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jchez444

Better Rod Or Reel

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I'd say a better rod is best if I had to pick. I can catch fish with a LTB rod and a Zebco 33 because I can feel the bite at least, but if I had a Chronarch on an ugly stick I'm not going to be able to feel many bites or hook fish.

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Rod

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It depends on the desired application. If it's a crankin' combo, then the reel. If it's a jig/worm combo, then the rod.

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Rods might be a little more important, but reels are what make fishing fun!

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Bottom bouncing baits, "ROD". Baits that bass hit and want to rip the rod out of your hand, "REEL", but not by much.

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Rods might be a little more important, but reels are what make fishing fun!

i agree and i love my limited daiwa stuff and my high end daiwas all around but i sure love my megabass and evergren sticks they sure are fun to look at and fish just as much as my reels!!!

buy good reels and good sticks and dont worry about it! and you will then be PROUD to fish that rig.

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For bass it's the rod for me, regardless of technique. My bass reels are always smooth, ( I only use spinning), stay in good shape and I never service them. Inshore is a different story, I prefer both sides of the equation to be of better quality. Fish can be very demanding but even more so the elements take it's toll as well.

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Highly sensative rods are irrelevant when you're fingering the line, so depending on that technique the reel is more important

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My basic advice on this is to set a budget for your combo and then scew it one way or the other depending on application. For "Feel" type baits lean toward the rod and for moving baits (especially deep cranks) toward the reel. In many cases you get what you pay for to some degree but there is definetely a pint of diminishing returns.

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Better rod 90% of the time. However, even a halfway decent reel can cost much more than a great rod.

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A little of both. A well balanced, combo is nice, but like stated before you need to be able to feel the bites.

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My basic advice on this is to set a budget for your combo and then scew it one way or the other depending on application. For "Feel" type baits lean toward the rod and for moving baits (especially deep cranks) toward the reel. In many cases you get what you pay for to some degree but there is definetely a pint of diminishing returns.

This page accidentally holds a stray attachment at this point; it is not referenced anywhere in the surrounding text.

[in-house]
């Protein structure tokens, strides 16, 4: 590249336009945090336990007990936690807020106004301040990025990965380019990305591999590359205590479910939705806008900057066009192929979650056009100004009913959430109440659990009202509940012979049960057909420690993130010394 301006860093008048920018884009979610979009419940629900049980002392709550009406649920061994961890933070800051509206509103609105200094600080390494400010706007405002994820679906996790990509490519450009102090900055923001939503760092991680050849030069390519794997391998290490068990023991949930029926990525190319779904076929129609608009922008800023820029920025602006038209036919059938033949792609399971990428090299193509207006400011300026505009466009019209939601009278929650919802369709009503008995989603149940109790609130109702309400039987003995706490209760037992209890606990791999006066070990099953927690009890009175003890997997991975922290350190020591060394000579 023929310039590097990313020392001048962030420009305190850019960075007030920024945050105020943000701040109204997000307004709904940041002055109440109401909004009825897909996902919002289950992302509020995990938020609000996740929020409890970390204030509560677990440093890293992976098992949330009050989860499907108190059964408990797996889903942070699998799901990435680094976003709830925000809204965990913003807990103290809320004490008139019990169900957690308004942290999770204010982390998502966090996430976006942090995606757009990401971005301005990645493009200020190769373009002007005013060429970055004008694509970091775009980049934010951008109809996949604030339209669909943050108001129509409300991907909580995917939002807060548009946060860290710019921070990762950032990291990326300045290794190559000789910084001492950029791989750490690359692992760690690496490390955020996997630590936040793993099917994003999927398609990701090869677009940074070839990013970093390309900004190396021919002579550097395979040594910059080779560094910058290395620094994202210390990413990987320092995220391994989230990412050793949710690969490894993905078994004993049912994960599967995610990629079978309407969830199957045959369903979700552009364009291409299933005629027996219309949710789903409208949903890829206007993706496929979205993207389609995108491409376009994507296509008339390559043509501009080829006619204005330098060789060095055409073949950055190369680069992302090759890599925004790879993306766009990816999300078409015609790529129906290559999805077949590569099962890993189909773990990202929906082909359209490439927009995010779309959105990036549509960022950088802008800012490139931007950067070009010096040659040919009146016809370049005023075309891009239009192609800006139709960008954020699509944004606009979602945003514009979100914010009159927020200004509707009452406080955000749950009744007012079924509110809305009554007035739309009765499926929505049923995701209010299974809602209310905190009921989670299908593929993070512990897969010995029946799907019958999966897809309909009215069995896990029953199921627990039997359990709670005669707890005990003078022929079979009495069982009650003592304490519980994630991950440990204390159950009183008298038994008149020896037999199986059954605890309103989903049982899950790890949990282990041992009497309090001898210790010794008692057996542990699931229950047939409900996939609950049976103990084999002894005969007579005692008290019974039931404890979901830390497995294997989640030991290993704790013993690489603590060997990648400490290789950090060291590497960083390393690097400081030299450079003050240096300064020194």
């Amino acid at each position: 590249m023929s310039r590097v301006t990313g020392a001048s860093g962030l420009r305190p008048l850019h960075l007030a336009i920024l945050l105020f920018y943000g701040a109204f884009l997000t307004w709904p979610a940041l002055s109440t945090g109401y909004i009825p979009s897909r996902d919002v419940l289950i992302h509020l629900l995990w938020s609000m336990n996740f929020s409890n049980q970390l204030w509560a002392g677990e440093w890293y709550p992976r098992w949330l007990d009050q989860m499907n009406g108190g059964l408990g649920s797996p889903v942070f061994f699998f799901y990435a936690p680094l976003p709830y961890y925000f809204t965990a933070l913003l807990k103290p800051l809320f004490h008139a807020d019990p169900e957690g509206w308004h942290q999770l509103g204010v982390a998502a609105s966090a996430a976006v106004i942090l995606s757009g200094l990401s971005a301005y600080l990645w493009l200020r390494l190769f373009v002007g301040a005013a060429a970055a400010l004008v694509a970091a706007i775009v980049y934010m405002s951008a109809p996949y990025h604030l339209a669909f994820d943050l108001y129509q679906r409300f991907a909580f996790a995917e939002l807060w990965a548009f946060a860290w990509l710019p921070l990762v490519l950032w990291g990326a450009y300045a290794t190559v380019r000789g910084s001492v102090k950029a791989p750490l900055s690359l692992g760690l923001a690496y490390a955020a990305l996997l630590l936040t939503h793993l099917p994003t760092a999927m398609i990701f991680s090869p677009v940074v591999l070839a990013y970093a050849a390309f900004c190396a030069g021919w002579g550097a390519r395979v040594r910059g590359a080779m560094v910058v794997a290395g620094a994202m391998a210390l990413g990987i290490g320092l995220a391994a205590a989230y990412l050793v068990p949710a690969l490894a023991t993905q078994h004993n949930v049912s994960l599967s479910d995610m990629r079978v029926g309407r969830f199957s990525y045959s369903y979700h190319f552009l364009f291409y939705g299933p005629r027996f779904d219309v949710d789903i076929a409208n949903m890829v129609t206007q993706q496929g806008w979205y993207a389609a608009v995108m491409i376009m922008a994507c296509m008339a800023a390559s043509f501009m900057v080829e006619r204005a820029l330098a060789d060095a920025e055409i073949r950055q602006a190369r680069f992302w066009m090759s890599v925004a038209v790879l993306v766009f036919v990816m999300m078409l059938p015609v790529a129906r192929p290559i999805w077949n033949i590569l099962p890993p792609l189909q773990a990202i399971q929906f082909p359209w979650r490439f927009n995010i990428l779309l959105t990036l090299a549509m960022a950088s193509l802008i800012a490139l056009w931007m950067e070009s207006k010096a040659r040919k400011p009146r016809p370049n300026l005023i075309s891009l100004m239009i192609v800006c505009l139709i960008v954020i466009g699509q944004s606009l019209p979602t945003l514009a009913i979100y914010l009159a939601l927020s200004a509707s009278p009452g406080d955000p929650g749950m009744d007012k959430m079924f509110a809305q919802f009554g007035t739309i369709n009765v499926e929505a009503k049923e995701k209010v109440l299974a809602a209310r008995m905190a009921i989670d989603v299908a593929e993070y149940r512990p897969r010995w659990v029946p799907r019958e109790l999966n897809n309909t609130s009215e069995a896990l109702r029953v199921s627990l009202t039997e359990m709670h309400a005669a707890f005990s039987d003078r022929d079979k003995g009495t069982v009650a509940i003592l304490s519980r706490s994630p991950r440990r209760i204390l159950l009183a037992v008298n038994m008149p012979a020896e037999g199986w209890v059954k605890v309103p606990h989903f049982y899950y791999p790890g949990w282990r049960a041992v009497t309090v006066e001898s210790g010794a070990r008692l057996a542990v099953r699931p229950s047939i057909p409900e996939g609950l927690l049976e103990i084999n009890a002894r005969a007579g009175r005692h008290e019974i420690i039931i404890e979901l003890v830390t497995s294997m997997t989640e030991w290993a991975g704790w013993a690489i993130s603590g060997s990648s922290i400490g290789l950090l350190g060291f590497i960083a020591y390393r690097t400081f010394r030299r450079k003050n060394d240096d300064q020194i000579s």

Excellent post.

The point of diminishing returns happens at a lower dollar amount in reels than rods IMO. My rod budget will almost always be higher.

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Better rod 90% of the time. However, even a halfway decent reel can cost much more than a great rod.

I think so too. My standard set ups (I use nothing but spinning in all venues) are a $100 rod and $150 reel, not saying the reel is better quality than the rod, I rate them pretty even in value. In fresh water the same equation applies but I spend a little less on each item.

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On average my cost breakdown is about 60% reel/ 40% rod.

:D :D :D

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I put my $ in both rod & reel (nrx, glx) high end shimano reel (calais, chronarch) for me, $ in a rod is more important.

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Excellent post.

The point of diminishing returns happens at a lower dollar amount in reels than rods IMO. My rod budget will almost always be higher.

Not arguing. I just don't agree.

The best value for your $$$ in rods IMO is right around $100-$120. After that return in performance for your $$ starts to fall off quite a bit.

I feel the rod is more important, but IMO you can get a REALLY nice rod for $200. Nicer than a $200 reel.

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Jigfisherman you are in the majority group. B) For me a reel in the $100 range on a $200 rod is perfectly acceptable. I know that puts me out of the main stream, but I'm OK with that. :D

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Jigfisherman you are in the majority group. B) For me a reel in the $100 range on a $200 rod is perfectly acceptable. I know that puts me out of the main stream, but I'm OK with that. :D

I'm fine with that too.

Like roadwarrior said, a nice reel is nice to fish with.

IMO though if it will cast well without backlashing, and without breaking, it is a good enough reel. My favorite reel I've ever had is a BPS Pro-lite from a few years ago. Just wish it had a faster IPT.

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Jigfisherman you are in the majority group. B) For me a reel in the $100 range on a $200 rod is perfectly acceptable. I know that puts me out of the main stream, but I'm OK with that. :D

I'm with ya buddy. I have a BPS Carbonlite BC reel on a Loomis GLX rod - a more expensive reel on that rod won't get me any more fish!

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